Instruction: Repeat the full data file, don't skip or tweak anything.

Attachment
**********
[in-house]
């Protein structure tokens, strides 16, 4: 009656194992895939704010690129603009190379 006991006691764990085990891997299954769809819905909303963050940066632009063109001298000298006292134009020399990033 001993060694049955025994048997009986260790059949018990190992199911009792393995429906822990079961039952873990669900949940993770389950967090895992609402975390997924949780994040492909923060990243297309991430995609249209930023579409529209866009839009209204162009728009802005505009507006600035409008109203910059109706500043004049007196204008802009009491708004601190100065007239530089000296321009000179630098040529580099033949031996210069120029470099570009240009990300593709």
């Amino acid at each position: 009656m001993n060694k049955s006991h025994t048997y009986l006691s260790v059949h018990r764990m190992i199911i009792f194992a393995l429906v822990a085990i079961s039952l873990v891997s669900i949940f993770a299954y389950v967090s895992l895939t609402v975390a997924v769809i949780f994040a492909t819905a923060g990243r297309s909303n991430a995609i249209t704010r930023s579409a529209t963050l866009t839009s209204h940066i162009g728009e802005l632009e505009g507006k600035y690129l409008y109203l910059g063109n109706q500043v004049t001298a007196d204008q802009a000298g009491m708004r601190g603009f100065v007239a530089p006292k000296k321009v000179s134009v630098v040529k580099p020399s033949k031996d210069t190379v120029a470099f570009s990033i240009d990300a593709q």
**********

[in-house]
């Protein structure tokens, strides 16, 4: 009656194992895939704010690129603009190379 006991006691764990085990891997299954769809819905909303963050940066632009063109001298000298006292134009020399990033 001993060694049955025994048997009986260790059949018990190992199911009792393995429906822990079961039952873990669900949940993770389950967090895992609402975390997924949780994040492909923060990243297309991430995609249209930023579409529209866009839009209204162009728009802005505009507006600035409008109203910059109706500043004049007196204008802009009491708004601190100065007239530089000296321009000179630098040529580099033949031996210069120029470099570009240009990300593709």
């Amino acid at each position: 009656m001993n060694k049955s006991h025994t048997y009986l006691s260790v059949h018990r764990m190992i199911i009792f194992a393995l429906v822990a085990i079961s039952l873990v891997s669900i949940f993770a299954y389950v967090s895992l895939t609402v975390a997924v769809i949780f994040a492909t819905a923060g990243r297309s909303n991430a995609i249209t704010r930023s579409a529209t963050l866009t839009s209204h940066i162009g728009e802005l632009e505009g507006k600035y690129l409008y109203l910059g063109n109706q500043v004049t001298a007196d204008q802009a000298g009491m708004r601190g603009f100065v007239a530089p006292k000296k321009v000179s134009v630098v040529k580099p020399s033949k031996d210069t190379v120029a470099f570009s990033i240009d990300a593709q």